This little Hobbit-hole, which is a real family home in Wales, was built to strict environmental guidelines about 3 years ago. The website for the building has some great shots of its construction, using local materials like found wood, stone, soil, bales of straw and much mud. I really admire a family that can let their
It feels a bit random, but GeoGreeting.com spells out your own, personal message using buildings that are shaped like letters and found on Google maps. Nicest part of the experience is that it finds the buildings as you type, and moves a map around to show their location.
Got to admire Google for installing all these solar panels on their roof. I love the site they’ve made that does a live track of how they’re performing. “This installation is projected to produce enough electricity for approximately 1,000 California homes or 30% of Google’s peak electricity demand in our solar powered buildings at our
In this article on Spiked, Alex Taylor (who’s also in Socio-Digital Sytems) talks about privacy. He draws attention to how the current debate around this issue is so alarmist, focused primarily on the extremes of the invasion of personal liberties, and the dystopian future that envisages. The reality of privacy, though, is much more subtle
Just trying out this Flash embedable Flickr gallery from 123Flickr.
Multi-touch is all the rage at the moment, but is something that Microsoft and members of the team I’m in have been looking at for quite a number of years. Steve Hodges, manager of the Sensors and Devices team in Cambridge, reveals a new technical approach to multi-touch in the video below. The key to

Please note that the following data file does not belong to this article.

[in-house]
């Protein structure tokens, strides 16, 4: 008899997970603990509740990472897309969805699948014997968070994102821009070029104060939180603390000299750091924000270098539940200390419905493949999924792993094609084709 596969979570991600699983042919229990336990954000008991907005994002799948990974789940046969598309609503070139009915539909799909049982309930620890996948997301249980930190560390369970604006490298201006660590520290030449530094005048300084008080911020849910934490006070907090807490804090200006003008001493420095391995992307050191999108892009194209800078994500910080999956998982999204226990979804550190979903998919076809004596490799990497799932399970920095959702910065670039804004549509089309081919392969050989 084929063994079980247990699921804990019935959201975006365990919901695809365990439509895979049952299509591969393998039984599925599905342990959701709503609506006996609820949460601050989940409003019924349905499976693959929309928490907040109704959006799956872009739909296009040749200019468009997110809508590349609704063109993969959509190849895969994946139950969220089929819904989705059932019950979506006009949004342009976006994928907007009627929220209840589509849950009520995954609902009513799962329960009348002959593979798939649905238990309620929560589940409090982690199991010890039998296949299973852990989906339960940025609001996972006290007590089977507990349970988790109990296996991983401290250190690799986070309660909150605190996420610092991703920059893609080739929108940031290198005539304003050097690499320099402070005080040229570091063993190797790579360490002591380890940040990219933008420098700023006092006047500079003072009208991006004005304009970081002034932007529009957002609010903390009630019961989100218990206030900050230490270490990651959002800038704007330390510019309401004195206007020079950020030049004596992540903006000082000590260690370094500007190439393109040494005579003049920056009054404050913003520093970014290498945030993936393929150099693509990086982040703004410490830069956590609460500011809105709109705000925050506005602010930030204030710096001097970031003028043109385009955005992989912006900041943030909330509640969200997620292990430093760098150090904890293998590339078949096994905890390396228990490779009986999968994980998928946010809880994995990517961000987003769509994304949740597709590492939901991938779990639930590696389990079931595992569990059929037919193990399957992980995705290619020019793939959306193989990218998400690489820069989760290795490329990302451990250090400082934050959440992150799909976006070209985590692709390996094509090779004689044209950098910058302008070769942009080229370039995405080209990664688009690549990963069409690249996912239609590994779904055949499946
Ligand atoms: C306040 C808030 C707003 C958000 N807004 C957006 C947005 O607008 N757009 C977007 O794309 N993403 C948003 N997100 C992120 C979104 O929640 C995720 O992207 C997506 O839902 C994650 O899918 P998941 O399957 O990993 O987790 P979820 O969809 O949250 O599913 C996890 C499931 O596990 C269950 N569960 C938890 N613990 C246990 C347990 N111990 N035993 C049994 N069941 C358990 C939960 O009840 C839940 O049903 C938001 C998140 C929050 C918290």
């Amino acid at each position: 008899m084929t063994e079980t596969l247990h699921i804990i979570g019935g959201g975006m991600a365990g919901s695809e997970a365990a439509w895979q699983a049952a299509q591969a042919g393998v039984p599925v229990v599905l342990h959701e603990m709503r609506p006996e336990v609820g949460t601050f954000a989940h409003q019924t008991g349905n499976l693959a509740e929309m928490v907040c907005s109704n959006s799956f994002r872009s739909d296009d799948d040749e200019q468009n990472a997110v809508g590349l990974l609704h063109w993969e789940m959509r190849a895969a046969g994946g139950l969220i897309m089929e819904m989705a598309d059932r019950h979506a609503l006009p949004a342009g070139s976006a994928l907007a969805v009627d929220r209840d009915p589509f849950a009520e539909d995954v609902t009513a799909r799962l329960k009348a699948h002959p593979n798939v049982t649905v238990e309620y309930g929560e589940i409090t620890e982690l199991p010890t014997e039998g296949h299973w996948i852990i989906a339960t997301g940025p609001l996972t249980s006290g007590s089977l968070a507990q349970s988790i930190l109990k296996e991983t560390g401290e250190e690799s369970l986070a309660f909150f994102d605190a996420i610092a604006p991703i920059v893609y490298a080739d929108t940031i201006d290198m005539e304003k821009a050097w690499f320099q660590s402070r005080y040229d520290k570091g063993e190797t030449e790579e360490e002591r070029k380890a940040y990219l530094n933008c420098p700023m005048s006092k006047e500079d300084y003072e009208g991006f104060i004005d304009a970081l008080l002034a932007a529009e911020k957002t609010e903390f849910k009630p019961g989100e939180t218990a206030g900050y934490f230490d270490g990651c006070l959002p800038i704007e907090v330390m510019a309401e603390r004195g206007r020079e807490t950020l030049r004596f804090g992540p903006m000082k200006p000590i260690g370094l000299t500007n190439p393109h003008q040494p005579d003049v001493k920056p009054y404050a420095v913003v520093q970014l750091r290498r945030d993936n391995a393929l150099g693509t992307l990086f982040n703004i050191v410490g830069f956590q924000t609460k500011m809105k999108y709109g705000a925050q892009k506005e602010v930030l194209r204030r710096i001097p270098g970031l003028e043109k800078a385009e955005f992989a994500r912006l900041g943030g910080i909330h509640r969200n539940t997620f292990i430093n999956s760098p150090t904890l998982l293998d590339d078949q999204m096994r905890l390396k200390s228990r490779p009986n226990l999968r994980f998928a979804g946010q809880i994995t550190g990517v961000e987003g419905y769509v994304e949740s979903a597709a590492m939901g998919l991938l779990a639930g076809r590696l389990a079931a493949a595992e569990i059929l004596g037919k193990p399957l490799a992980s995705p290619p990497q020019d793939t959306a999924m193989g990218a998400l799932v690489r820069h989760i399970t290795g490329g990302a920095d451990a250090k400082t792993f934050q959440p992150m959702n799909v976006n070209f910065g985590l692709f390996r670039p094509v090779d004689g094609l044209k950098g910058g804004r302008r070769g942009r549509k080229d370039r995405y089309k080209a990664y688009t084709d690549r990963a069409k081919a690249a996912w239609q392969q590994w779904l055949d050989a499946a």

The Turbine Hall at the Tate Modern gallery in London is my most favorite space in London. It’s huge, free to the public, and has been used very imaginatively and bravely by the museum. Now Pentagram have put together an exhibition in the space called Global Cities. Haven’t been, but I am likely to, and if anyone
Mark Jenkins: Street Installations
Last November Tim Regan and I traveled to Brussels for Innovation Day 2006. This event was originally started by Microsoft Research Cambridge as a forum to show the work that we do to a broad, primarily academic audience across Europe. A way of avoiding them all having to travel to the UK. It’s grown quite
30 years after dropping out of Harvard Bill gates goes back to get his degree. Although much of his commencement speech deals with the serious issues he’s attempting to tackle with his foundation, there are also quite a few lighthearted bits, like this: “Radcliffe was a great place to live. There were more women up there,